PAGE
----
2.) Writers Draw From Themselves for Characters - I believe a good writer puts a little piece of his or herself into their stories. When you read a really good book you can sense that essence in it. Often writers put many of their aspects, struggles, and experiences into their stories. J.R.R. Tolkien fought in World War I. He lost many of his war buddies during that dark time in his life. One of the biggest themes of the Lord of the Rings is death. Many comrades die in the struggle against darkness. Though the men in Middle Earth weren't real, those men in Europe were, and Tolkien keeps them preserved in his stories.
I'm adopted. I've often have characters who are adopted or who didn't know their parents, because for the longest time I didn't know my birth dad. This is a close matter to me and I write it from experience in my stories. Maybe those adopted characters aren't real, but I am, and I put that in my stories.
|I know. It's "lose."|
3 .) In Fictional Stories You Can Get to Know Characters More Intimately Than You Can Most People - It is not often when you come to know someone so well you know everything about them. We maybe come to know a handful of people like that in our life time. In fiction, we can come to know hundreds of characters like they are our best friends, depending on how many shows, books, and movies we watch. We come to know someone in ways, we never thought we could. We see parts of this person we often don't see in real life. We get to know characters like Katniss (The Hunger Games), Tris (Divergent), Thomas (The Maze Runner), and Celaena (Throne of Glass) in an intimate way.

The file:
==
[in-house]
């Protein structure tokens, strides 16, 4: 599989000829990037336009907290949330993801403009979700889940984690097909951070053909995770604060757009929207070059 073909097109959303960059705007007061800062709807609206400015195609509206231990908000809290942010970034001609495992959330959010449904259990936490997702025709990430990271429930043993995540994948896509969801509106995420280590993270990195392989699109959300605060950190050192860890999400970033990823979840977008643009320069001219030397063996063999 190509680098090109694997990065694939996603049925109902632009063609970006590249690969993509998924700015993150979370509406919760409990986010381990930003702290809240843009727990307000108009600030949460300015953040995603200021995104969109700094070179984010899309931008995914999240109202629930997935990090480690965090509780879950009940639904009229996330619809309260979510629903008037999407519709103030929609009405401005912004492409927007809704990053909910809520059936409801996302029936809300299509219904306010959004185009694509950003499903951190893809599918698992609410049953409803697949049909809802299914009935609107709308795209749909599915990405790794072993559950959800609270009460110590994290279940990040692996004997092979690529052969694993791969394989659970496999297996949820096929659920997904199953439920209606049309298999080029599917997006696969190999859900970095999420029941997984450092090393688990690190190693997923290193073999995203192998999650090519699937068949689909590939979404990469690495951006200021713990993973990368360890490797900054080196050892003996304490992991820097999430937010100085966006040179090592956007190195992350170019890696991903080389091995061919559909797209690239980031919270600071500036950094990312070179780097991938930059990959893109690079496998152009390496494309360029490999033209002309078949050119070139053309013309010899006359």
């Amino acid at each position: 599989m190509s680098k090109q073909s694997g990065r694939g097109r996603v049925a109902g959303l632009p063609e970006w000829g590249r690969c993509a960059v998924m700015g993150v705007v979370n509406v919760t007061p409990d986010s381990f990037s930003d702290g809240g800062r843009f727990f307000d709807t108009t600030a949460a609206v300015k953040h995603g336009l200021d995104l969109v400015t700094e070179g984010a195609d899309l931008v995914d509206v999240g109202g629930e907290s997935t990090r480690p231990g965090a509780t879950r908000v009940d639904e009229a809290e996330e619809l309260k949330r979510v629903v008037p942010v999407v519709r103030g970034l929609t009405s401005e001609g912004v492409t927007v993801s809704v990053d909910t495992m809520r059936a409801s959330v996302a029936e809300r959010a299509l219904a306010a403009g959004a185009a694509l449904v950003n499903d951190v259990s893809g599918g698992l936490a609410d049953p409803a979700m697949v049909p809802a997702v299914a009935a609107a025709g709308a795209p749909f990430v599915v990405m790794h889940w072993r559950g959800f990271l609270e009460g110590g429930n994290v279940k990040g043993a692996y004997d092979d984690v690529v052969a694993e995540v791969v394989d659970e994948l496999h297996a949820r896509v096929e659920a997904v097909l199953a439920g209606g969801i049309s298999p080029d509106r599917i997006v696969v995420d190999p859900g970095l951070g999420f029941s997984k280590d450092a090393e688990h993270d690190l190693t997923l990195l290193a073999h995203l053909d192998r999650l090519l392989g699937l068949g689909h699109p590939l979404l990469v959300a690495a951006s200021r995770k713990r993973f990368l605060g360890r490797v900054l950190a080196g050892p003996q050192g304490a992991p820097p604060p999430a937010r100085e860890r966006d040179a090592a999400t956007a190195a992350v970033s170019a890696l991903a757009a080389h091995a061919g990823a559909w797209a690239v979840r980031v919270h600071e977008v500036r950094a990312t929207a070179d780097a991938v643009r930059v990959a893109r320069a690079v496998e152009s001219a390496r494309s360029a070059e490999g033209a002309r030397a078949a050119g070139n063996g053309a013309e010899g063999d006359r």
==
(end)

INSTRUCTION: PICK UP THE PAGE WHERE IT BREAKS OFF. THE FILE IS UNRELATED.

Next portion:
In turn, we often become more empathetic toward people like the ones we read and watch, because we've seen their struggles. We've seen the days when they're vulnerable, happy, or angry. We see the parts of them that we like to hide. It creates a unique bond that can only be gained by honesty and clarity. A bond that's, though hard to attain, possible in real life with a bosom friend.